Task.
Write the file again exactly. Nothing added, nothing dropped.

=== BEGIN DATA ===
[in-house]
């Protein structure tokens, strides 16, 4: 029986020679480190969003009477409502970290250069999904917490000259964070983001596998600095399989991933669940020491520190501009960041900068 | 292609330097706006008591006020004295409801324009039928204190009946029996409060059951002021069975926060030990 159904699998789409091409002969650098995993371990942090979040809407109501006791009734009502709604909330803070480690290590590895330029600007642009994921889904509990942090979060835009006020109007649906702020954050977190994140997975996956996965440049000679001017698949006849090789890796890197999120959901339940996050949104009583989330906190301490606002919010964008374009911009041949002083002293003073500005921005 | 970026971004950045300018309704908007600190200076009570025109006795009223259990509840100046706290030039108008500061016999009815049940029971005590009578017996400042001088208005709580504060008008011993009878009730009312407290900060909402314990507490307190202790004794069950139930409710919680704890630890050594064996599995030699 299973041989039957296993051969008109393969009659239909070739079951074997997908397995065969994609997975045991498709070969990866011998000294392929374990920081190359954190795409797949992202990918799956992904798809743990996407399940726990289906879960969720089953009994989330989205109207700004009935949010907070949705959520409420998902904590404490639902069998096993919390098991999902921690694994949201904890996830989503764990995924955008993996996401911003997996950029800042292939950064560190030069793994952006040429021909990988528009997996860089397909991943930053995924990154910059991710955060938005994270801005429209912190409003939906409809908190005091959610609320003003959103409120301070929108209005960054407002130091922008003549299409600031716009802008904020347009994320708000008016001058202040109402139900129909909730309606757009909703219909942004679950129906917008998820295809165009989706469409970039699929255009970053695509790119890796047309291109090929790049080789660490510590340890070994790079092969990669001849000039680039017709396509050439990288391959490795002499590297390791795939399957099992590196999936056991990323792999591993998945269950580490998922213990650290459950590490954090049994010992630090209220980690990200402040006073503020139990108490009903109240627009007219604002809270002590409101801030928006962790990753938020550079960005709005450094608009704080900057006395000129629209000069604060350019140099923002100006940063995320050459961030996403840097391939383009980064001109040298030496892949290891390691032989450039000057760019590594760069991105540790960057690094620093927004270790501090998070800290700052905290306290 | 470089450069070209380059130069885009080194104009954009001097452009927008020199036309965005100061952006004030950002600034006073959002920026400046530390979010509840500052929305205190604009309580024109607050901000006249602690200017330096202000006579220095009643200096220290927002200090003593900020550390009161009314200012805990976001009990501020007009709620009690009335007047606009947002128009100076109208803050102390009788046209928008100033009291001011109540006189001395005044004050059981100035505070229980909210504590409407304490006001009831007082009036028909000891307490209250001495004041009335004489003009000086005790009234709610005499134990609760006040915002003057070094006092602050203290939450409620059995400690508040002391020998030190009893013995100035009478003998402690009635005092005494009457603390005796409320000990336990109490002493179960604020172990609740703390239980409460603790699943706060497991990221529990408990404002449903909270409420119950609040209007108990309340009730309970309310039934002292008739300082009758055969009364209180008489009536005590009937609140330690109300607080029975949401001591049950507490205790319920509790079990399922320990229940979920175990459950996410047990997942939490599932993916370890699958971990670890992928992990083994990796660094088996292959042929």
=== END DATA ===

[in-house]
């Protein structure tokens, strides 16, 4: 029986020679480190969003009477409502970290250069999904917490000259964070983001596998600095399989991933669940020491520190501009960041900068 | 292609330097706006008591006020004295409801324009039928204190009946029996409060059951002021069975926060030990 159904699998789409091409002969650098995993371990942090979040809407109501006791009734009502709604909330803070480690290590590895330029600007642009994921889904509990942090979060835009006020109007649906702020954050977190994140997975996956996965440049000679001017698949006849090789890796890197999120959901339940996050949104009583989330906190301490606002919010964008374009911009041949002083002293003073500005921005 | 970026971004950045300018309704908007600190200076009570025109006795009223259990509840100046706290030039108008500061016999009815049940029971005590009578017996400042001088208005709580504060008008011993009878009730009312407290900060909402314990507490307190202790004794069950139930409710919680704890630890050594064996599995030699 299973041989039957296993051969008109393969009659239909070739079951074997997908397995065969994609997975045991498709070969990866011998000294392929374990920081190359954190795409797949992202990918799956992904798809743990996407399940726990289906879960969720089953009994989330989205109207700004009935949010907070949705959520409420998902904590404490639902069998096993919390098991999902921690694994949201904890996830989503764990995924955008993996996401911003997996950029800042292939950064560190030069793994952006040429021909990988528009997996860089397909991943930053995924990154910059991710955060938005994270801005429209912190409003939906409809908190005091959610609320003003959103409120301070929108209005960054407002130091922008003549299409600031716009802008904020347009994320708000008016001058202040109402139900129909909730309606757009909703219909942004679950129906917008998820295809165009989706469409970039699929255009970053695509790119890796047309291109090929790049080789660490510590340890070994790079092969990669001849000039680039017709396509050439990288391959490795002499590297390791795939399957099992590196999936056991990323792999591993998945269950580490998922213990650290459950590490954090049994010992630090209220980690990200402040006073503020139990108490009903109240627009007219604002809270002590409101801030928006962790990753938020550079960005709005450094608009704080900057006395000129629209000069604060350019140099923002100006940063995320050459961030996403840097391939383009980064001109040298030496892949290891390691032989450039000057760019590594760069991105540790960057690094620093927004270790501090998070800290700052905290306290 | 470089450069070209380059130069885009080194104009954009001097452009927008020199036309965005100061952006004030950002600034006073959002920026400046530390979010509840500052929305205190604009309580024109607050901000006249602690200017330096202000006579220095009643200096220290927002200090003593900020550390009161009314200012805990976001009990501020007009709620009690009335007047606009947002128009100076109208803050102390009788046209928008100033009291001011109540006189001395005044004050059981100035505070229980909210504590409407304490006001009831007082009036028909000891307490209250001495004041009335004489003009000086005790009234709610005499134990609760006040915002003057070094006092602050203290939450409620059995400690508040002391020998030190009893013995100035009478003998402690009635005092005494009457603390005796409320000990336990109490002493179960604020172990609740703390239980409460603790699943706060497991990221529990408990404002449903909270409420119950609040209007108990309340009730309970309310039934002292008739300082009758055969009364209180008489009536005590009937609140330690109300607080029975949401001591049950507490205790319920509790079990399922320990229940979920175990459950996410047990997942939490599932993916370890699958971990670890992928992990083994990796660094088996292959042929």